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Discussion Starter · #1 ·
Yes, There was a Recall,

Is there any way to tell if a car was updated?

Info here..

1967 Chevrolet Chevelle Steering Recall 66V032001
Action Number: N/A 
Service Bulletin Number: 66V032001 
Report Date: Jan 19, 1966 
Component: Steering 
Potential Units Affected: 138878 
Manufacturer: General Motors Corp.
Summary:
Consequence:
Remedy:
Notes: Possibility that steering shaft may have been improperly installed. This could cause a binding condition which, even though not noticable to the owner ,might subject the shaft to abnormal stresses under certain conditions. Should these stresses be severe enough or extend over a sufficient period of time, the steering shaft could break with resultant loss of steering. (replace all shafts with improved design. )

https://www.automd.com/recall/campaign_c63710/

https://www.automd.com/recall/chevrolet_m/chevelle_mm/?page=2
 

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Good question. Since there was very little, if any, computer tracking back then, it would have to have been handwritten paperwork to trace recalls. I remember taking a '66 396 Biscayne under recall in to the local dealer to get the left motor mount "fixed". IIRC, Chevy's answer to that was a steel cable bolted from the engine to the frame. After the fix, I kept the paperwork in the glove compartment. It was still there when I sold the car and who knows what happened to it after that. Most people probably threw their recall paperwork away afterwards. Dealerships from back then, still in existence now, may have copies of recall work performed, but that would be liking looking for the old needle.....
 
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Would it be for a 1966 Chevelle as the date of the memo is January 1966 well before the 1967 were produced? Also has a 66 number in front of it.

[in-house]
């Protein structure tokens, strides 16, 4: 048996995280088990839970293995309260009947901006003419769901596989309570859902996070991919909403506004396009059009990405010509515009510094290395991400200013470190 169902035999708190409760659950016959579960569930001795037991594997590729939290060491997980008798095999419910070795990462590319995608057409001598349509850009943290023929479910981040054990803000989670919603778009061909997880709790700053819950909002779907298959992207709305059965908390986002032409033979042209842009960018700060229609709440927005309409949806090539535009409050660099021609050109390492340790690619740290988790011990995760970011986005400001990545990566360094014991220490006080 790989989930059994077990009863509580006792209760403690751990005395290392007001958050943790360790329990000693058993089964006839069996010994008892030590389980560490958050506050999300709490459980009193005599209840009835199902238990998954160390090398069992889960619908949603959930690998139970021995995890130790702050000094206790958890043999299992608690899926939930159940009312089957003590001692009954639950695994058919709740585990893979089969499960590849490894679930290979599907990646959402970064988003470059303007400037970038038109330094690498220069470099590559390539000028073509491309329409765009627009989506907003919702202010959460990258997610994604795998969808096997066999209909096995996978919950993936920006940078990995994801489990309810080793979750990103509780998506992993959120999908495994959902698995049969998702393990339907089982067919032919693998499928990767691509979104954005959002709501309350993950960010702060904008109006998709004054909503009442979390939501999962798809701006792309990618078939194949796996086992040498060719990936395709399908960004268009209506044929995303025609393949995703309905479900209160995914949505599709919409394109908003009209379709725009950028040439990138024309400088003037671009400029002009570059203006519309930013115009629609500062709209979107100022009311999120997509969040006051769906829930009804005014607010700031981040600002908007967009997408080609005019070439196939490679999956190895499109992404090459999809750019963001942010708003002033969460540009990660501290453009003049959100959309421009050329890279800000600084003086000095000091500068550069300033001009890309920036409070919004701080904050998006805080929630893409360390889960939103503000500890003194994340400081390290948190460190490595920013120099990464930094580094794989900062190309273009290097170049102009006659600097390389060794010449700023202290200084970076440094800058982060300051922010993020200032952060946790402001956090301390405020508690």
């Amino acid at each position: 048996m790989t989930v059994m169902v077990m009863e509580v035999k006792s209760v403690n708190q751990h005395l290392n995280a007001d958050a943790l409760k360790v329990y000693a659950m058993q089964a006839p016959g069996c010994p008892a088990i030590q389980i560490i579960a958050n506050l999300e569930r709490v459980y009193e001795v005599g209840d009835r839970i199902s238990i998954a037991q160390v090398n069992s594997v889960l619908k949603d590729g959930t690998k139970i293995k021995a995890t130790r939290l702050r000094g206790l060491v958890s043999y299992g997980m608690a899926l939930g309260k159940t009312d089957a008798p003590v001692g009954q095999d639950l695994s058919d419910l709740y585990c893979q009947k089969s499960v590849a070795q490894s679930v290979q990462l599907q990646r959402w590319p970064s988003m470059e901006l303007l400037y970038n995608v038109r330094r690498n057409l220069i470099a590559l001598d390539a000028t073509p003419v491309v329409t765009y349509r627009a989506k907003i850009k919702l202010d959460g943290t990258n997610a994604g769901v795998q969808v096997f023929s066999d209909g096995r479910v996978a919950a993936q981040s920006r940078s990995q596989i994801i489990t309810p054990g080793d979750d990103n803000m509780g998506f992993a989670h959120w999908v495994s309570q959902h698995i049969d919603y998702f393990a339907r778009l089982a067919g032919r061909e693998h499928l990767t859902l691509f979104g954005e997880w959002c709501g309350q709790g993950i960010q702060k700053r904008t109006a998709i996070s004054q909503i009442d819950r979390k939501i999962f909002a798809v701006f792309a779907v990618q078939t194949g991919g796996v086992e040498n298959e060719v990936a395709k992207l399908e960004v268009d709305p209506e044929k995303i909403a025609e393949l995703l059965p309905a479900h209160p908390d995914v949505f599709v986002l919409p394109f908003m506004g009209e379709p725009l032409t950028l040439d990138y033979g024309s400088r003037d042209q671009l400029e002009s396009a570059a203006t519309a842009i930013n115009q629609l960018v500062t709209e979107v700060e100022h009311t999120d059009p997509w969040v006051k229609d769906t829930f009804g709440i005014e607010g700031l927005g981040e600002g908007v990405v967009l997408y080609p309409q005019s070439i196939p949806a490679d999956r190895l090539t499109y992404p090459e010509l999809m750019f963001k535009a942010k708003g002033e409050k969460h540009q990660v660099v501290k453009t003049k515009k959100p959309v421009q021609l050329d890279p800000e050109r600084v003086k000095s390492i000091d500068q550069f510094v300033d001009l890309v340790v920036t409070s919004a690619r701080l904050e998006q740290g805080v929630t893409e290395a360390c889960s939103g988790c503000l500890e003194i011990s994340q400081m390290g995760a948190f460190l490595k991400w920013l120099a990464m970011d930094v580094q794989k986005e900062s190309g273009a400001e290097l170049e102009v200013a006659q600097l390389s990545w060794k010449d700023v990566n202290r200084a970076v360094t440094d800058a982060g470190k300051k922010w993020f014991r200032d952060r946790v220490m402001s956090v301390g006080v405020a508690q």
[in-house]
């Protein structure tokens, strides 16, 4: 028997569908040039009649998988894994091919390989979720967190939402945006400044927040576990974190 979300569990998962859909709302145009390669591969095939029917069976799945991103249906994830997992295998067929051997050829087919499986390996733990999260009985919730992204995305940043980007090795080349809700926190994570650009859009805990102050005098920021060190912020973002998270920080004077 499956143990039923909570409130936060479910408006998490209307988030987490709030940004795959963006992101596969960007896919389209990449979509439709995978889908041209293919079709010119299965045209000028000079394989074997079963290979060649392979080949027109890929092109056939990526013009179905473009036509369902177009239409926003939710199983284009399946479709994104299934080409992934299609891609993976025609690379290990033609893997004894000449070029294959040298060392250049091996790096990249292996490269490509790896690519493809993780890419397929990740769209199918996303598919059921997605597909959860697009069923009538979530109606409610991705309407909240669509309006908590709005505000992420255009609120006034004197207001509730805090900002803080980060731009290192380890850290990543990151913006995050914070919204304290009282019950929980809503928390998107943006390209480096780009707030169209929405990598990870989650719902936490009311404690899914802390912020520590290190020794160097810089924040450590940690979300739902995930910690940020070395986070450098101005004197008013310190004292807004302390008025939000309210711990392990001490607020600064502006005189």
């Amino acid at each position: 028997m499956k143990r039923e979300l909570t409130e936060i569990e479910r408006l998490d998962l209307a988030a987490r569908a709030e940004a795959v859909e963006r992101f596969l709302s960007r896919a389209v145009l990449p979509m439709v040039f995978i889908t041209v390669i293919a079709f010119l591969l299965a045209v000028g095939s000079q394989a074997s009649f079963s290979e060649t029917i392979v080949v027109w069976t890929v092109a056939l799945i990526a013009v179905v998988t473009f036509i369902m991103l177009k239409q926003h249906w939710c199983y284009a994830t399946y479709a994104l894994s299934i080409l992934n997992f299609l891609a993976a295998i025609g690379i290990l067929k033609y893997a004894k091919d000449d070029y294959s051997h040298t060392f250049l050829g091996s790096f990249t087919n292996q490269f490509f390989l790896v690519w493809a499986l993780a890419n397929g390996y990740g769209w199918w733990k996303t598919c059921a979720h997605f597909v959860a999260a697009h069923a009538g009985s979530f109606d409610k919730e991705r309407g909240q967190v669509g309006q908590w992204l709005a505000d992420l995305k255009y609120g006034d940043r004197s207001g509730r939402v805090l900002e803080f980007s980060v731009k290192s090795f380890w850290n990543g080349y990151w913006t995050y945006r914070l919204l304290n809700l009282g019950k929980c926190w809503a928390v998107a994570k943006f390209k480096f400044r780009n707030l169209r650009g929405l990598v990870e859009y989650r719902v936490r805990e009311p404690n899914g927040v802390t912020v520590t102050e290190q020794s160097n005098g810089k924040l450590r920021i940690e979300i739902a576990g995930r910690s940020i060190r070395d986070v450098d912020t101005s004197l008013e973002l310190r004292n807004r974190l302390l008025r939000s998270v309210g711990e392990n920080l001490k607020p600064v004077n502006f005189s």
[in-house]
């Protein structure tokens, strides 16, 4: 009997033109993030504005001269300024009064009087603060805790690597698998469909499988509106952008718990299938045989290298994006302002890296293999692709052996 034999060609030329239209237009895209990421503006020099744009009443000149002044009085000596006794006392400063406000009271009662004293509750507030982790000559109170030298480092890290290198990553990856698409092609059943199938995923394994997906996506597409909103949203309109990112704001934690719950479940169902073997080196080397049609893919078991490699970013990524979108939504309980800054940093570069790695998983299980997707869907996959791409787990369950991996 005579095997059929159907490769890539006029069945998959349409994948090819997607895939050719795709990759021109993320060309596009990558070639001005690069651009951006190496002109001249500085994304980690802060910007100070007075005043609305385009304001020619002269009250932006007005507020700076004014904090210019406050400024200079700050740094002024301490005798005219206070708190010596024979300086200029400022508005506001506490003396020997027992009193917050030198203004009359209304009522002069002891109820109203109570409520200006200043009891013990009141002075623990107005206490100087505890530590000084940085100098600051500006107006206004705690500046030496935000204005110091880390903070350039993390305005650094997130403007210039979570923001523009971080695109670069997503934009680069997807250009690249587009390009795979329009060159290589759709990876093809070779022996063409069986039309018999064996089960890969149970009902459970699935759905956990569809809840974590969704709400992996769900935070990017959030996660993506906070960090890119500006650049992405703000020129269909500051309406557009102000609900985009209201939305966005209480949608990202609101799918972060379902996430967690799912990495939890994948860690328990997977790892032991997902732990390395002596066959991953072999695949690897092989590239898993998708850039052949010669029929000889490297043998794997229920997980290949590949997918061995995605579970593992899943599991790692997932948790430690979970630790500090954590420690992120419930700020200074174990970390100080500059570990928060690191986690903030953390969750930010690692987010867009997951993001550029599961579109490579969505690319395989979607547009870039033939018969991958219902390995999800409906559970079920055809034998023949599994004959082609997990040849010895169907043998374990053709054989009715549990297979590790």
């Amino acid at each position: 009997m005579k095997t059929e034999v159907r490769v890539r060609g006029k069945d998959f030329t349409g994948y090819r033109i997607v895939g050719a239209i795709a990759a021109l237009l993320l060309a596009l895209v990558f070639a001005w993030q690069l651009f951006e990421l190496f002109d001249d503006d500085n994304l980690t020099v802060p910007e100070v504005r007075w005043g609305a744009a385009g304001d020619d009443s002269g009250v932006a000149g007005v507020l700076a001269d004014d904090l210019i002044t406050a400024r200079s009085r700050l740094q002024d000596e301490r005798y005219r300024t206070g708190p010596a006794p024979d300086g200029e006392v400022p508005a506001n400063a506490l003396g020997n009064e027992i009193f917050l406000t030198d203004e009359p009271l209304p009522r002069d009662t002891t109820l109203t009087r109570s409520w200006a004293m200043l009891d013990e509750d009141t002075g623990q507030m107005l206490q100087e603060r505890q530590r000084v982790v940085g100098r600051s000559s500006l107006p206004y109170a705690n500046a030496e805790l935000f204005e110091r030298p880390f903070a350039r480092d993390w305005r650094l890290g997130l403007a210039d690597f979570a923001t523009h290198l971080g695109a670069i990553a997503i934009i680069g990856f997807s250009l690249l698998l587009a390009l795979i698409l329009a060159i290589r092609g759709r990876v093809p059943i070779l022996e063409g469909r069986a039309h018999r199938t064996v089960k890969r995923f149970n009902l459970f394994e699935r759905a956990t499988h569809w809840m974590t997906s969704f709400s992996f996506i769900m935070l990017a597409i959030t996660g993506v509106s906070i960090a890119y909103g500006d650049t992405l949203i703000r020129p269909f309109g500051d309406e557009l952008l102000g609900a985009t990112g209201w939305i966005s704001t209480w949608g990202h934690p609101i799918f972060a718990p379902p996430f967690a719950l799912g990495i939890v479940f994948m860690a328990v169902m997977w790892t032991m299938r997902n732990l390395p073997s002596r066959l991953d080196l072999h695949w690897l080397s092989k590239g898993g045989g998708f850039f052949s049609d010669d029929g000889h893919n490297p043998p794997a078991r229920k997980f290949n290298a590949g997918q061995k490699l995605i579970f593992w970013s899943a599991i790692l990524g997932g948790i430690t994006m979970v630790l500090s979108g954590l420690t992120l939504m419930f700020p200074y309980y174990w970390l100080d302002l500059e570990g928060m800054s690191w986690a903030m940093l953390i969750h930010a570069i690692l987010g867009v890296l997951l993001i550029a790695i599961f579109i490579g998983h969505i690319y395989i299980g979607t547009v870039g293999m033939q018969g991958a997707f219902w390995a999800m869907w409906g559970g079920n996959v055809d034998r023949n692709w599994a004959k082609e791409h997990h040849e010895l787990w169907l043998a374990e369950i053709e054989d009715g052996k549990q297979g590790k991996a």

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That date reference is wrong. The recall was in December of 66 or January of 67. It covered 67 Chevelles built up to a specific date in December of 66 (I'll have to find my original set of the recall literature to remember the exact cutoff date).

It was to replace the entire steering shaft, on all 67 Chevelle models and body styles built before that cutoff date. The recall notice does not elaborate on the nature of the problem other than mentioning the shaft may have been improperly installed, but it has something to do with the collapsible feature of the shaft. Early cars that have not had the replacement done have a black painted shaft, whereas the recall and later built cars have a bare shaft. So the problem might have been the paint, which would have interfered with the sliding of the small end of the shaft into the large end during the collapsing process. The literature does not say that though, so that is just a guess.

To answer the original question, yes there is a way to tell if it was done on a car (assuming the dealer did everything the bulletin told them to do). On cars that had it done the dealer doing the work was supposed to knock a divot in the VIN tag above the first digit (1) with a center punch to signify that the recall work had been completed on that car. I have several cars that had the recall done (and they all have the divot), and a couple that did not (which have black painted shafts and no divot).

Another interesting fact is that a lot of SS cars with manual steering got small block replacement shafts. The shaft can be changed without taking the column out of the car, if you unbolt the steering box and swing it over out of the way. That was a whole lot easier and faster (and therefore more profitable for a dealer's service dept.) than taking the entire column out, changing the shaft, and putting it all back in. So, since the shaft was going back in from the bottom rather than the whole column going back in from the top, the bolt-on flange was not necessary to clear the exhaust. I have two unrestored original survivor early 67 SS's that have small block steering shafts, and both of them have the divot in the VIN tag.
 

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Discussion Starter · #5 ·
Good Knowledge, thanks..
 

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I will have to check mine for interest sake.
Be funny to take it in to the local dealer and see if they would honour the recall.
Happy New Year All
 
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